In Japan, a samurai is a warrior who swears loyalty to a lord. He is trained in sword fighting and archery, and has a code of honor known as bushido. The samurai is an emblem of Japan and has influenced Japanese culture, art, manga, and fashion.
During the feudal era of Japan, samurai wore their armor and sword, and served their landowners as private security contractors. Their role was to defend their masters and their families against intruders, and they were expected to uphold a code of honor to ensure that they could be trusted by their masters.
The samurai were part of a system that began to develop after the nation underwent a series of reforms in 646 A.D. The country was experiencing a social crisis and needed to adopt a new form of government, which involved a system of re-appropriating land and assigning it to a few powerful landowners. This change, called “Taika,” was implemented in order to re-establish a strong sense of order and stability.
After this period, samurai became leaders of their clans and were able to influence the political structure of Japan. As a result, the samurai became a key player in Japanese history and a symbol of power for many centuries to come.
The samurai’s older writing technology was in the form of small suzuri Go To Website or a calligraphy set that they carried in their arrow stands, similar to the traditional tachi and ko-ga (Marshall, 2009). Around 1185 AD, samurai began carrying yatate, which were portable self-contained writing sets that made them easy to carry while on religious pilgrimages. This was also a great advantage during the Edo period, as citizens were allowed to travel to religious pilgrimages.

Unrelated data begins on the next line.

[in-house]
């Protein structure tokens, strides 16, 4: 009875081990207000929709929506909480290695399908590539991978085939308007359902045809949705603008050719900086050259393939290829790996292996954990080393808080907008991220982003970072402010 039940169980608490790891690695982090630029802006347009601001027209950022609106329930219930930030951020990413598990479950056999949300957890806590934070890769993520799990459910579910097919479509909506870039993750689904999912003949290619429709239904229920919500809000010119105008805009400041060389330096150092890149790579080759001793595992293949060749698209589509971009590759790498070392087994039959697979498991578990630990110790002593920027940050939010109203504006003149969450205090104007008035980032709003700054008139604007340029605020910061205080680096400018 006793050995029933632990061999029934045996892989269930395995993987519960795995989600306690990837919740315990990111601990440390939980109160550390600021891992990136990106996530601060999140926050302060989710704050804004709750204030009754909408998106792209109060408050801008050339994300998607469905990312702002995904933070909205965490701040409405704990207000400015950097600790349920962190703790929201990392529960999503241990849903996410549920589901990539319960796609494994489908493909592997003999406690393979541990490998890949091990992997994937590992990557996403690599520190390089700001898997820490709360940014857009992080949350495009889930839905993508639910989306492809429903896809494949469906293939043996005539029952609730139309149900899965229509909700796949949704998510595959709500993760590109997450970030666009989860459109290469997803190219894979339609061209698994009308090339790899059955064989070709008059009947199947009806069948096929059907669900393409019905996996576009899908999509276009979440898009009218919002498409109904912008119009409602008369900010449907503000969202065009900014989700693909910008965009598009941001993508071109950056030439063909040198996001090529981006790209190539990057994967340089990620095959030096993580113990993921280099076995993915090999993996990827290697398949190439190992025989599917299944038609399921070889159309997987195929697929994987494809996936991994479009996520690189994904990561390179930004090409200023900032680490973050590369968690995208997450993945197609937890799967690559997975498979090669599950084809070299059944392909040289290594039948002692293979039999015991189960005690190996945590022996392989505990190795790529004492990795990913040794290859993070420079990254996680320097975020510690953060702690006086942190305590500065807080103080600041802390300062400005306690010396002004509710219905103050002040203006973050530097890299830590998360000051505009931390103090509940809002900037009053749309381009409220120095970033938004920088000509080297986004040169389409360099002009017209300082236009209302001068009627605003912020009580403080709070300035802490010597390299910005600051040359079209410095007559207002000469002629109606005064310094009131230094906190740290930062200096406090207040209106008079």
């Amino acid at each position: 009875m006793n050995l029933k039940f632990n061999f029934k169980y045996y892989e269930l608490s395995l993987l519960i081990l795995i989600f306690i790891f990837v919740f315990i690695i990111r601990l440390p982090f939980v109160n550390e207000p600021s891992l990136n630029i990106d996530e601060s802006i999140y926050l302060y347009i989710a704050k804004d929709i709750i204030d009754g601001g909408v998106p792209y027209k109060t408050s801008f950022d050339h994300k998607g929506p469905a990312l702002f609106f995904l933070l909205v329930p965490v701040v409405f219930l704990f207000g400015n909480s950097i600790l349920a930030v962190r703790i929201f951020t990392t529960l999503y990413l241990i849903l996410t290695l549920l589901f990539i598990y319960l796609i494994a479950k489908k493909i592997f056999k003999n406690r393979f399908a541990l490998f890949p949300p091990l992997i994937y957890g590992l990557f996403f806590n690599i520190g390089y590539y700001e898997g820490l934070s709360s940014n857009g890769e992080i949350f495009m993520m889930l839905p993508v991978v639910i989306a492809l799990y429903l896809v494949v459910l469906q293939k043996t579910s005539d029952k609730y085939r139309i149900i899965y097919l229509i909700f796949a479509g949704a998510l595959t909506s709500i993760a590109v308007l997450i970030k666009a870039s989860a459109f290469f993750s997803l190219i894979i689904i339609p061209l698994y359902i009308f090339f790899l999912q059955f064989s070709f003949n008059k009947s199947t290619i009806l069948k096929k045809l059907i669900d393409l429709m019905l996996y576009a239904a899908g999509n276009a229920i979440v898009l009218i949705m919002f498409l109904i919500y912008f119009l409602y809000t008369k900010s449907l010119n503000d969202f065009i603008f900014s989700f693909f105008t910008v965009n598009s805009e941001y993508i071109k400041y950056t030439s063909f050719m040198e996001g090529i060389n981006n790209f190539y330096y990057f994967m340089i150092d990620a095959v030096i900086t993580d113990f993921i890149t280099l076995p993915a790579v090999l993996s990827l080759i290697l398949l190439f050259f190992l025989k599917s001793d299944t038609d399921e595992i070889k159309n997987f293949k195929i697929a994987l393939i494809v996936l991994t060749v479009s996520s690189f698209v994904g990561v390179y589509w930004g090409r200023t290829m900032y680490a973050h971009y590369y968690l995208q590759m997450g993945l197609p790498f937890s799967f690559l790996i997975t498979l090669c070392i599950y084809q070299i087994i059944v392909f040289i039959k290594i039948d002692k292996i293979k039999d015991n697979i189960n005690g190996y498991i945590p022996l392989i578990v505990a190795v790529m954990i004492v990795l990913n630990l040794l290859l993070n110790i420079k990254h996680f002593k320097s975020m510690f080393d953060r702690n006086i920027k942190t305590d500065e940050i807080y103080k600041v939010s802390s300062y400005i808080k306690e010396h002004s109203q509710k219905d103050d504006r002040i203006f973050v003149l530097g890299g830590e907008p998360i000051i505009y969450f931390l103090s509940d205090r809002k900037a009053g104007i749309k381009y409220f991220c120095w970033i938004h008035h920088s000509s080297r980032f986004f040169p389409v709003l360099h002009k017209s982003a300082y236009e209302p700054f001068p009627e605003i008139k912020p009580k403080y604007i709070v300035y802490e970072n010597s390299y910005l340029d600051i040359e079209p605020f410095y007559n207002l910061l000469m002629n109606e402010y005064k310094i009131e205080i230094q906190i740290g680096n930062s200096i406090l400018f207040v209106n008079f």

This technology allowed samurai to document their journey and spread the word of Shintoism, as well as draw illustrations of the pilgrimage. This new portable writing technology also helped to expand the samurai’s literary and artistic world.
Writers who used yatate during the Edo period include the Genji samurai Kiso Yoshinaka, who is documented as using yatate in his writing (Marshall, 2009; Stutler, 2009). The story Heike Monogatari explains that samurai used yatate to record their pilgrimage, and it was later popularized by the painter Katsushika Hokusai (1760-1849).
How Was Samurai Education?
The samurai’s education was a complex system that included both a literary arts and culture component and a skill-based component. The text provides brief descriptions of bun and bu, the two most important components of a samurai’s education, as well as several excerpts from samurai authors. Students are asked to paraphrase each excerpt and note any questions or conclusions they have.
After the reading activities are completed, students are asked to demonstrate what they have learned about samurai by writing two haiku poems. One poem addresses a topic that the samurai would have likely considered when he was a child, such as battle or death, and the other is about something more personal, such as family or nature. The two haiku poems can be read side by side and can help students think about the samurai’s “real” and “imagined” life.